One (-ish) Day “Tech” Activities for Volunteers

A new resource on my web site:
One(-ish) Day “Tech” Activities for Volunteers
Volunteers are getting together for intense, one-day events, or events of just a few days, to build web pages, to write code, to edit Wikipedia pages, and more. These are gatherings of onsite volunteers, where everyone is in one location, together, to do an online-related project in one day, or a few days. It’s a form of episodic volunteering, because volunteers don’t have to make an ongoing commitment – they can come to the event, contribute their services, and then leave and never volunteer again. Because computers are involved, these events are sometimes called hackathons, even if coding isn’t involved. This page provides advice on how to put together a one-day event, or just-a-few-days-of activity, for a group of tech volunteers onsite, working together, for a nonprofit, non-governmental organization (NGO), community-focused government program, school or other mission-based organization – or association of such.

Everything old is new again, & again

People watching TV and writing about it online with their friends at the same time?!. Breathless buzz buzz buzz buzz buzz!!!

Am I talking about the Super Bowl last weekend, and so many people live tweeting it? Or the last episode of 30 Rock last week? Or the Olympics last year?

No – I’m talking about something that’s been happening for at least 30 years.

I’m talking about Usenet, a worldwide Internet discussion system that started in the early 1980s. Usenet was not only the initial Internet community – in the 1980s and 1990s, it was THE place for many of the most important public developments in the commercial/public Internet: it’s where Tim Berners-Lee announced the launch of the World Wide Web, where Linus Torvalds announced the Linux project, and where the creation of the Mosaic web browser was announced (and which revolutionized the Web by turning it into a graphical medium, rather than just text-based).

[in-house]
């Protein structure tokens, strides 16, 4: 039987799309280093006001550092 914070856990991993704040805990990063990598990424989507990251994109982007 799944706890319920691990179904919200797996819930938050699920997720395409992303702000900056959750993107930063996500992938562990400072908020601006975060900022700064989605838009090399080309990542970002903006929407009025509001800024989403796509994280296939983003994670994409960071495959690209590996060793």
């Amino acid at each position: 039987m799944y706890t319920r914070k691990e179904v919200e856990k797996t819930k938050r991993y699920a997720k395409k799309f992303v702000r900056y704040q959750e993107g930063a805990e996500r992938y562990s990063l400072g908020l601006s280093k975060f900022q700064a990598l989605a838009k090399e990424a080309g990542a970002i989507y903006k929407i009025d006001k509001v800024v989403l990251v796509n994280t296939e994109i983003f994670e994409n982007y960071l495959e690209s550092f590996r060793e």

It was also the place where there were discussion groups – called newsgroups – for everything imaginable: volunteer firefighting, accounting, classic cars, computer repair, tent camping, hiking with your dog, nonprofit management, college football teams – and, indeed, television shows.

Yes, as early as the 1980s, many thousands of people all over the USA were gathering online with friends to talk in realtime about what they were watching on TV. While I didn’t write online during the X-Files in the 1990s, I fully admit to running to my computer as soon as an episode was over, to read what everyone thought and to share my own reactions. Usenet TV and entertainment-related communities fascinated me so much at the time that I ended up writing about them at my day job: about how members of the online communities for the X-Files, Xena, and other entertainment-focused newsgroups engaged in online volunteering & various charitable activities. That was in 1999.

There’s nothing really new about people live tweeting what they are seeing on TV, except that more people are doing it than were on newsgroups and that it’s being done on Twitter now.

And I bring this up because I keep finding articles and research that claims online volunteering or microvolunteering is new. It’s not. Helping people via the Internet, in ways large and small, is a practice that’s more than 30 years old, and just-show-up volunteering without a long-term commitment, which until recently was called episodic volunteering (and I called online versions of it byte-sized volunteering back in the 1990s) has also been around for decades.

We’re not in uncharted territory regarding volunteering or any human interaction online – so let’s embrace our past, learn from it, and give the true innovators, the real pioneers, their due! Rebranding practices and approaches is fine, but let’s not deny our past in the process – there are some great learnings from back in the day that could really help us not so make many missteps online now!

Also see: